The Department of Justice has stepped up its efforts to combat the so-called "opiate crisis" in recent years, increasing its investigation and prosecution of doctors, pharmacists, drug manufacturers and distributors it links to drug diversion. Today, it released information about dozens of doctors, pharmacists, and others accused of running "pill mills" or illegally distributing controlled substances without a legitimate medical purpose.
The medical prescribing and dispensing of controlled substances, particularly opiates in Schedule II, is heavily regulated by both federal and state law. There are many laws in the United States Code, Code of Federal Regulations, and also advisory opinions from federal agencies to learn and follow.
Practitioners must not only navigate these federal laws, but also the Texas statutes governing the practicing of medicine, pharmacy, and drugs, as well as state regulations found in the Texas Administrative Code, and the dictates of the Texas Medical Board and State Board of Pharmacy.
Pain management is a particular target of increasing scrutiny and regulation. Running afoul of these often times confusing and seemingly confusing regulations has landed more than one well-meaning professional in hot water.
Although increased enforcement is occurring nationwide, Houston is a hot-bed because of its large population and the reportedly high use and abuse of the drugs involved in the so-called "Houston Cocktail."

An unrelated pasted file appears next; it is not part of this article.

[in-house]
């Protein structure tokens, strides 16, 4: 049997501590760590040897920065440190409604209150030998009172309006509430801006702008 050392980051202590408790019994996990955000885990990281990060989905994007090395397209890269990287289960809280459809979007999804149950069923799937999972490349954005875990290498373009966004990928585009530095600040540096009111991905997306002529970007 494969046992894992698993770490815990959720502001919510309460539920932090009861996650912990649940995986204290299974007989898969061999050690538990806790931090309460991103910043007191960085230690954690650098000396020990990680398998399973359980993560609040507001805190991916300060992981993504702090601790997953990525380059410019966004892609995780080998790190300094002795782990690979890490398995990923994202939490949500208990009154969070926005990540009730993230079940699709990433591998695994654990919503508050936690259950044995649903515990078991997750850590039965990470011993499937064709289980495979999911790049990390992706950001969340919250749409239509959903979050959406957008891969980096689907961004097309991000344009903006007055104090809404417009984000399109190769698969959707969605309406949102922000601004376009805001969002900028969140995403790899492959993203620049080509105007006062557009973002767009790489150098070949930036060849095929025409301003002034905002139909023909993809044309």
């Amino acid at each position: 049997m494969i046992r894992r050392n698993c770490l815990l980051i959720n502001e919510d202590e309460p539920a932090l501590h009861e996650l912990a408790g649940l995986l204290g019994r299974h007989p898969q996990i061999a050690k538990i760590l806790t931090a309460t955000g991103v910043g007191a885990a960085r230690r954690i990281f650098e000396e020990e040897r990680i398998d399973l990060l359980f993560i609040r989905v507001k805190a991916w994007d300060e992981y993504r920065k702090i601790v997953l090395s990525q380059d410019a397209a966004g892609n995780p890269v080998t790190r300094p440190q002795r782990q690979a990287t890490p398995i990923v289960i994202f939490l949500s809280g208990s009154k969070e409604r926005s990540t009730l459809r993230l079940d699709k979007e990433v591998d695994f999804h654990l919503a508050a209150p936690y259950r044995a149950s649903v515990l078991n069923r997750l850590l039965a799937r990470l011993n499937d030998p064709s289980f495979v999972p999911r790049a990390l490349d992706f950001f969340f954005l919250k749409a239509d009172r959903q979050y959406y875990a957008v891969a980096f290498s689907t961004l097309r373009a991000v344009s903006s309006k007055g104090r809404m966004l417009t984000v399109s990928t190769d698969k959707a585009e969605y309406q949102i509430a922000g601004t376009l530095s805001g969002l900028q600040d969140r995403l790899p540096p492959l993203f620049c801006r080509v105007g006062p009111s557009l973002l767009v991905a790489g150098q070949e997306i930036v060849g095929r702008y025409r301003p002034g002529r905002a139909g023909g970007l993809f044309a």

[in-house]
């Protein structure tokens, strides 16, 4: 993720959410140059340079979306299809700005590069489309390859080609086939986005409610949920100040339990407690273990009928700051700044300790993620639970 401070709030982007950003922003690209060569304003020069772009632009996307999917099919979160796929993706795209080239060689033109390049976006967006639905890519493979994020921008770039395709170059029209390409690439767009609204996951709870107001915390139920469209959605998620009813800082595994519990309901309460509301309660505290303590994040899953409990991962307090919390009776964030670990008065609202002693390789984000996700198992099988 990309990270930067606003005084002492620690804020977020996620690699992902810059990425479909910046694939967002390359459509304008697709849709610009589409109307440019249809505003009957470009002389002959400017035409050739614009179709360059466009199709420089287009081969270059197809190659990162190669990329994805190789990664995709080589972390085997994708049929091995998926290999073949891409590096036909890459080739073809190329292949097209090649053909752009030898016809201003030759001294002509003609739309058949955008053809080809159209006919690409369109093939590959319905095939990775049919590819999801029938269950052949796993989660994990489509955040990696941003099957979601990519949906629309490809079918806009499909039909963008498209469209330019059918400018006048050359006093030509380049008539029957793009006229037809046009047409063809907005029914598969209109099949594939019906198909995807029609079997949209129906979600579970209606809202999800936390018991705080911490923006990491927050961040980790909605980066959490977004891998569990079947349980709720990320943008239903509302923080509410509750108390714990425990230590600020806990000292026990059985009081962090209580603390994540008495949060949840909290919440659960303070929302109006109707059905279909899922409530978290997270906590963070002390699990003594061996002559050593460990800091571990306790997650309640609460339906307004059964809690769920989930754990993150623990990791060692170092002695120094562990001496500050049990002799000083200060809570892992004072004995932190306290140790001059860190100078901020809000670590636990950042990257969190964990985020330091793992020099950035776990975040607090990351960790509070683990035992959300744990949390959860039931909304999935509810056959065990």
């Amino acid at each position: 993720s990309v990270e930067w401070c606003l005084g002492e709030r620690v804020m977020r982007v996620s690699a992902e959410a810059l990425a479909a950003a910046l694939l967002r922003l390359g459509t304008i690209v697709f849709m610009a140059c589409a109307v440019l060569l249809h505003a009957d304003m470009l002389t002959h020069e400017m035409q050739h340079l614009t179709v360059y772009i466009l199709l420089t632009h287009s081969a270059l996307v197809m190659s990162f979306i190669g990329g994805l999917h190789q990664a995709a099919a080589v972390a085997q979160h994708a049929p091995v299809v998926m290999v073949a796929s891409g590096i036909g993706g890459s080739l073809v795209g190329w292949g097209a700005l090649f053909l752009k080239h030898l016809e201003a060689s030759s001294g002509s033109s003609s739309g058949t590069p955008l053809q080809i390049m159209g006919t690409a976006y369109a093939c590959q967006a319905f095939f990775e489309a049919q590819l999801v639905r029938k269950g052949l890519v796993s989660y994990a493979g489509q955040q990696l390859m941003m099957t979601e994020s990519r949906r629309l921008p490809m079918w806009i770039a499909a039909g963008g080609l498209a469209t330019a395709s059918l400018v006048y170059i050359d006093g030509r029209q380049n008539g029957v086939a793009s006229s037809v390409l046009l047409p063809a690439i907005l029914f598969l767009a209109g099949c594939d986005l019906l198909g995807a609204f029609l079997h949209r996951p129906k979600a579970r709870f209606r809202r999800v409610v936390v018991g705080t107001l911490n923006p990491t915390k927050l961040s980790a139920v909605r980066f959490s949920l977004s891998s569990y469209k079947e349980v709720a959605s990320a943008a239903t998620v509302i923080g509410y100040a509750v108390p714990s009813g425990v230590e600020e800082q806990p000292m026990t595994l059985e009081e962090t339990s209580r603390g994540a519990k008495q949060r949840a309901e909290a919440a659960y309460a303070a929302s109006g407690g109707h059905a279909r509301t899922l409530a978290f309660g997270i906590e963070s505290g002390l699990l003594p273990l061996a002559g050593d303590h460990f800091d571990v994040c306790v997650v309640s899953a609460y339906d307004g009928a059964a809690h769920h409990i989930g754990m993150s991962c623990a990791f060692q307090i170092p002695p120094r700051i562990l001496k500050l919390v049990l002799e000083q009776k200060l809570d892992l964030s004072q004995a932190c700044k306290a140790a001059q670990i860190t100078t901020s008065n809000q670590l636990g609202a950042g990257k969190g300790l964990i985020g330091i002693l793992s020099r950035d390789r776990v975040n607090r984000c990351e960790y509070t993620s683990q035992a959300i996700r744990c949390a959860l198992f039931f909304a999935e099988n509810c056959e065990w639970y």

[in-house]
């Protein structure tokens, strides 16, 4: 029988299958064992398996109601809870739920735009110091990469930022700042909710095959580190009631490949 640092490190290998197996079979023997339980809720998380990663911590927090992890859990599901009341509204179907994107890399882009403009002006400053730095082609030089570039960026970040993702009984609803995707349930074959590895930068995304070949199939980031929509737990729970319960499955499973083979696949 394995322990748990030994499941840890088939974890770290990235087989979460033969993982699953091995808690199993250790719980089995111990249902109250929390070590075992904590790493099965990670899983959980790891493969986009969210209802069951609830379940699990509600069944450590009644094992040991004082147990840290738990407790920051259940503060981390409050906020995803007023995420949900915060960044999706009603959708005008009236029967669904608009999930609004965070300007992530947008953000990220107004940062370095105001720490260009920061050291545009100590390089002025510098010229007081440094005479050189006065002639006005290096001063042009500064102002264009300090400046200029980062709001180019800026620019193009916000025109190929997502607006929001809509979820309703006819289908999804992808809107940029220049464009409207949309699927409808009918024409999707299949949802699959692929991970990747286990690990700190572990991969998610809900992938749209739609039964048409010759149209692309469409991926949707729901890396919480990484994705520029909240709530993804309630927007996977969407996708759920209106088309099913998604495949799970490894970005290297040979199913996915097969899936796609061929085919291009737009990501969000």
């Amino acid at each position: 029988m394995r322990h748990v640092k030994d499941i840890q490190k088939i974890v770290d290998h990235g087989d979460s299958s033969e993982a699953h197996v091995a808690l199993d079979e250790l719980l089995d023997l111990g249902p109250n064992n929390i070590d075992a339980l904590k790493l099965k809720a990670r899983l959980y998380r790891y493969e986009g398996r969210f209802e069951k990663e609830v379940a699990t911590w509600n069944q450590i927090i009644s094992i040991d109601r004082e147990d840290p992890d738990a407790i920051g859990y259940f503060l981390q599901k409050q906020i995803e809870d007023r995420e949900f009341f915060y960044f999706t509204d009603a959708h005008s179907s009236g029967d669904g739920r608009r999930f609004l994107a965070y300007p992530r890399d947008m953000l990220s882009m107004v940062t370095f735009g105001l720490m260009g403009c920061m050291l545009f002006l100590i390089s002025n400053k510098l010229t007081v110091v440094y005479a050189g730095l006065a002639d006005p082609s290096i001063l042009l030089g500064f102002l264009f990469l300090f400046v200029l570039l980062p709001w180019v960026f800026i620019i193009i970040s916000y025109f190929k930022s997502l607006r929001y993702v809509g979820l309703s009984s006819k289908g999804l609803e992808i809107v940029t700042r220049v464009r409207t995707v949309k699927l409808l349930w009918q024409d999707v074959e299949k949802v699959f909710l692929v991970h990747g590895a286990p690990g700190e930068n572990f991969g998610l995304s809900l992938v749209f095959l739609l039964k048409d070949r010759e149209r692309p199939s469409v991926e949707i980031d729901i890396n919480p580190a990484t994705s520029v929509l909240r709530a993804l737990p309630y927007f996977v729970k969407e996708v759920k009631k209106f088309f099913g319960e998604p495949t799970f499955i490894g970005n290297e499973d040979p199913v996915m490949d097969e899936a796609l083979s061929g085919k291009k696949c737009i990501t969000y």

Prosecutors and regulators have numerous tools at their disposal to investigate and enforce the law against suspected or accused pill mill operators. They can initiate civil or regulatory investigations that may result in substantial financial penalties and or licensing difficulties for doctors and pharmacists with their governing boards or the DEA to stop them practicing medicine or pharmacy or remove their prescribing or dispensing authority. They may also file criminal charges. These may even come after or even at the same time as civil or administrative remedies.
Criminal prosecution can have life altering effects on the accused and result in imprisonment, fines, restitution, and forfeiture of assets. A felony conviction may result in the loss of a professional license.
They may allege violations of the Controlled Substances Act, as well as conspiracy, health care, fraud, and money laundering. The tools at their disposal are vast and far reaching.
As today's news shows, more and more doctors, pharmacists, and their employees are at risk and finding themselves in courtrooms defending their lives and their livelihoods.
However, every defendant is presumed innocent and every acquittal starts with a felony indictment.